I can’t remember the specifics, but once in The Winds of Sonoma, and once in The Fragrance of Roses, I got stuck. It was like having writer’s block. I couldn’t think of anything to move the plot forward. I tried to figure something out for hours. I finally just took a break and read my Bible. After a short time I returned to my computer. I went back about 20 pages and read through the text leading up to the problem spot. And as I read, I realized I had missed a great opportunity that would improve the story. First the idea came, then as I looked back in the manuscript, I saw that everything I needed was already written in! It was as if I had been writing to create the plot twist from the beginning. That was the case both times I got stuck! It taught me something very important. For me at least, it isn’t writer’s block. I believe it is the Holy Spirit stopping me. trying to show me something that He wants me to do. Now, when I get stuck I immediately go back and review the chapters leading up to the problem. It works every time!

Anything else you’d like to say?

If God has called you to write the books of His heart, rest assured, He will prosper what He ordains. Face your writing future with excitement and anticipation for what He is about to do. Watch for the opportunities that are surely before you. My life experience has taught me that He never performs His will in the way I expect, and it is always a thousand times better than anything I imagined.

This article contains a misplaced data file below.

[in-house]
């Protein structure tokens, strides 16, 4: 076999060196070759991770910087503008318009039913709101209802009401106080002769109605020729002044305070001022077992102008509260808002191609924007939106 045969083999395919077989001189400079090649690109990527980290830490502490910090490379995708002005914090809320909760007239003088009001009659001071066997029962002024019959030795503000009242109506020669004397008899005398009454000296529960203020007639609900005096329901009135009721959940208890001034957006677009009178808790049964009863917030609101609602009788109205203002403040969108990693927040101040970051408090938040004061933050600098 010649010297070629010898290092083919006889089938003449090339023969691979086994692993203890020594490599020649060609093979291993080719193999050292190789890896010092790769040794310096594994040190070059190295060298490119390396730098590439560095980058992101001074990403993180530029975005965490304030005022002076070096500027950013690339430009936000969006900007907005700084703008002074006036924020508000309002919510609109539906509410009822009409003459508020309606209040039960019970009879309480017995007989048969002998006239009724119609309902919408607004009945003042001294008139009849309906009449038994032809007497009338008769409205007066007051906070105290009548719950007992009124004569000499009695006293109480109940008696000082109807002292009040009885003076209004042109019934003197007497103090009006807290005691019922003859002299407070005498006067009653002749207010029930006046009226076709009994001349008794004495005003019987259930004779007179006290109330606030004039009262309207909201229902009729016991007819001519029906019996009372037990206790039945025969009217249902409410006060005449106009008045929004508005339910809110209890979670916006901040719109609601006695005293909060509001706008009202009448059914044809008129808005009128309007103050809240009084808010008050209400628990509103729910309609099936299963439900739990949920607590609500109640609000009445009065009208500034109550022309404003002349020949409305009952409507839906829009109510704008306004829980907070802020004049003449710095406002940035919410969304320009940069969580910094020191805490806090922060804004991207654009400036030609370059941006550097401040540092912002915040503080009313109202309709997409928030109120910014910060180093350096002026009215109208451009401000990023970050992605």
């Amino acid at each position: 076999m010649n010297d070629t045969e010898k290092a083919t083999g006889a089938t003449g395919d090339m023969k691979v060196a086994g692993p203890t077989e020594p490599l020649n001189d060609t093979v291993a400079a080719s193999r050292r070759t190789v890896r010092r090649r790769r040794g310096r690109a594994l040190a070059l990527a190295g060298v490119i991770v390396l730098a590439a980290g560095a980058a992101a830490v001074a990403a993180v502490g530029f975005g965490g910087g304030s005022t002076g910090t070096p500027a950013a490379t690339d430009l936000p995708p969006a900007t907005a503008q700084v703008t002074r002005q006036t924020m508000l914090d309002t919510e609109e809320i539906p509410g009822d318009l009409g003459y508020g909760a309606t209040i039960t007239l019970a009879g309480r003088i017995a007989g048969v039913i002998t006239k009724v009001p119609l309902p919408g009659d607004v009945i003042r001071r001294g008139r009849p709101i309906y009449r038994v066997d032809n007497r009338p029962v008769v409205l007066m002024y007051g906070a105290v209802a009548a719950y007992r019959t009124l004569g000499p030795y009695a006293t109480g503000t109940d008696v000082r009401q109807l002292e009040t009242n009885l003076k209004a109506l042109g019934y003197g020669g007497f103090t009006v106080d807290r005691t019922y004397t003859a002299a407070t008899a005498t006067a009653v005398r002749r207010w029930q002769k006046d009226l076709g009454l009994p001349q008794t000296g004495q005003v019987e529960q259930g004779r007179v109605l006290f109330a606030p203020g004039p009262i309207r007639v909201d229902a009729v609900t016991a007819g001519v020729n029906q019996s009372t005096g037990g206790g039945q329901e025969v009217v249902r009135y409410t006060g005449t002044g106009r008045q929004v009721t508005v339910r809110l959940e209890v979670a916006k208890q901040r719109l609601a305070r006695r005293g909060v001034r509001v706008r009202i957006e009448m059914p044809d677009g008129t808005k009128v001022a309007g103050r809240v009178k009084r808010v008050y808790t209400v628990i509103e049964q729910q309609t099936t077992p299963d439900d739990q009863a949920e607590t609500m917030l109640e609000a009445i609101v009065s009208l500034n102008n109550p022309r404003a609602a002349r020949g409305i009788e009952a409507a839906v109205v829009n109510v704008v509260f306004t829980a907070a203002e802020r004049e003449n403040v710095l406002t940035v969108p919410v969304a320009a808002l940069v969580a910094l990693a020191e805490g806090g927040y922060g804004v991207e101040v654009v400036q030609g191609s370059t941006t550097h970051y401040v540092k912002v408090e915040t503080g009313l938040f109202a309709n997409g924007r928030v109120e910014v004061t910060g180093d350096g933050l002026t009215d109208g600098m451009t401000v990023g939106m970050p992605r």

You can learn more about me and my books by visiting my website, or by following my new blog, Words for the Journey. If you would like to help raise awareness about persecuted Christians here in America, you can get the code to put a banner about The Next Target on your website, Facebook, or any place you think is appropriate, from the Media Kit on my website.

Thank you, Nikki. May God richly bless your writing and your wonderful ministry to persecuted Christians.

If you’d like to sample Nikki’s writing, she’s offering The Winds of Sonoma free on Kindle May 16 through May 20. Just click here.

Go to Nikki’s Facebook Author Page today through June 4 for a chance to win a free Kindle. And while you’re there, “like” her page for her.  😉

Nikki Arana: Wise Words, New Release, Free eBook, Kindle Giveaway


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  • Steve Lyles: looks good:) Date: Tue, 25 Nov 2014 17:41:06 +0000 To: tieguy1@hotmail.com
  • Renee Blare: What awesome stories, Becky. I can't wait to read them. :) Thanks for participating. Love ya! Nee
  • Hilarey: I guess I didn't realize that you were still involved in post prison ministry. Very cool. And yes--Winds of Wyoming is very unique that way. I've neve